Mental health is becoming an ever-growing concern for everyone as it is now understood that it plays a large part in overall health and well-being. Latinos are already the country’s largest minority group and there numbers are continually growing. As they become an even larger part of the population (they are also the youngest minority group), their health concerns become an even larger part of the overall picture of the health of the country.
Researchers from Johns Hopkins University recently identified a “culturally sensitive” set of tools that can be applied by pediatricians to help them screen Latino patients for mental health symptoms. Anxiety, depression, and aggression are some of the mental health issues that plague many Latinos and often go undiagnosed and untreated.
The tools, which are freely available, and take less than 10 minutes to use are in Spanish and can help assess a wide range of emotional and behavioral problems among Latino kids. The investigators from Johns Hopkins encourage primary care pediatricians to consider utilizing four mental health screening tools: he Pediatric Symptom Checklist (PSC)-17-question version, the PSC-35-question version, the pictorial PSC-35, and the Strengths and Difficulties Questionnaire, which consists of 25 questions.
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“The Latino population in this nation will only keep growing, and with that reality, physicians need to be aware of the population-specific barriers to health care. Latinos statistically have a poorer health status compared to whites due to lack of access to health care, fear of going to the doctor if they’re undocumented and an inability to communicate health needs due to language barriers,” said Dr. Tania Caballero, a pediatrics research and clinical fellow at the Johns Hopkins University School of Medicine and the paper’s first author.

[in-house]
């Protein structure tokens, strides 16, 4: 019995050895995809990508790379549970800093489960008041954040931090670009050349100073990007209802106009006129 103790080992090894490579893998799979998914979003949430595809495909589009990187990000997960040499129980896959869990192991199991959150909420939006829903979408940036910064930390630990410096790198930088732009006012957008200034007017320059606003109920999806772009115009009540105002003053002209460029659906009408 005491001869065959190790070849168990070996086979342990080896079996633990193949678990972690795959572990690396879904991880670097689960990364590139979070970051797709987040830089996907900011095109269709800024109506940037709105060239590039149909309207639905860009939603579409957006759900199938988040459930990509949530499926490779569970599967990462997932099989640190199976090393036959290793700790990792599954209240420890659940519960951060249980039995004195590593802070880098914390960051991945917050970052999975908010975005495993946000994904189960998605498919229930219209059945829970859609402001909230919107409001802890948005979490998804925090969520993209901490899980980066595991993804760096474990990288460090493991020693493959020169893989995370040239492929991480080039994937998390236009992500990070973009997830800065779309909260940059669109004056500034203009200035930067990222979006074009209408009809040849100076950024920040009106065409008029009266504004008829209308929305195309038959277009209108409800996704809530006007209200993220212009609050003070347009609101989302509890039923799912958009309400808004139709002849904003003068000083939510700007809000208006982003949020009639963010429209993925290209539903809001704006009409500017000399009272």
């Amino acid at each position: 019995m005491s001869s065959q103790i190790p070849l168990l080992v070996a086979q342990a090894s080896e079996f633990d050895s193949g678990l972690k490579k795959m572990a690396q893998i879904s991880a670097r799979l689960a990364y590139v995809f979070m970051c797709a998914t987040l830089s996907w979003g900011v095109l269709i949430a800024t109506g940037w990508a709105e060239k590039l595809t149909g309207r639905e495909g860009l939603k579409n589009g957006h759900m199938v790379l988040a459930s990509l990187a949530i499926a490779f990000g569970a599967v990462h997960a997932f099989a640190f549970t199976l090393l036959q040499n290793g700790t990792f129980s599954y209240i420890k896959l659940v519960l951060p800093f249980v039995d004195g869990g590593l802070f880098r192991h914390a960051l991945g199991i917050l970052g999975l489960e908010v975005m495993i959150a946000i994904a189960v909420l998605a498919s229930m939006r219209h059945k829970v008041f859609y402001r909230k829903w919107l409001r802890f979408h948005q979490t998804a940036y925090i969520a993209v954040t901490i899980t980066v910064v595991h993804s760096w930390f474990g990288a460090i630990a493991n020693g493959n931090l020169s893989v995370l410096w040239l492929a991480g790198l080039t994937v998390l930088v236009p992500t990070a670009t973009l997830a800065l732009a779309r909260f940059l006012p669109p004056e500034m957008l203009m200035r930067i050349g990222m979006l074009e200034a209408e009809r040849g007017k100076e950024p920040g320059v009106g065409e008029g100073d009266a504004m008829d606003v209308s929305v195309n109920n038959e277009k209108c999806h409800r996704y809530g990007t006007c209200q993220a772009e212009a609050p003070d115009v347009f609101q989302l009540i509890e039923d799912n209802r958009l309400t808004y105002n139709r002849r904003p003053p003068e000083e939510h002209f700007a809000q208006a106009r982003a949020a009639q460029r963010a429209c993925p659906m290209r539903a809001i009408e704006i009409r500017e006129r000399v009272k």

According to the study, which was published in the journal Clinical Pediatrics, more than 90% of U.S. Latino children are born in the U.S. and half that number have immigrant parents. Caballero and her team examined what culturally sensitive and efficient tools for mental health screenings currently exist for Spanish-speaking parents with children age 5-18.
“The goals were to increase primary care pediatricians’ capacity to conduct effective mental health screening in Latino families, understand culture-specific barriers to screening and create opportunities to address mental health in the pediatric medical home,” she said.
Barriers, such as reading that was difficult in both English and Spanish, have often prevented Latinos and their primary care physicians from frequently diagnosing mental health issues. In addition to language barriers, cultural ones exist as well. Researchers determined that first-generation children and their assimilation into American culture is often at odds with the traditional aspects at home. Stress from that and from immigration status can cause mental health problems.
“It’s important to remember that in younger children, the screener is completed by the parent, not the child,” Caballero said. “Parents answer these questions about their children, which adds an extra layer of complexity because parents have different definitions of what counts as regular behavior and what constitutes a mental health problem.”
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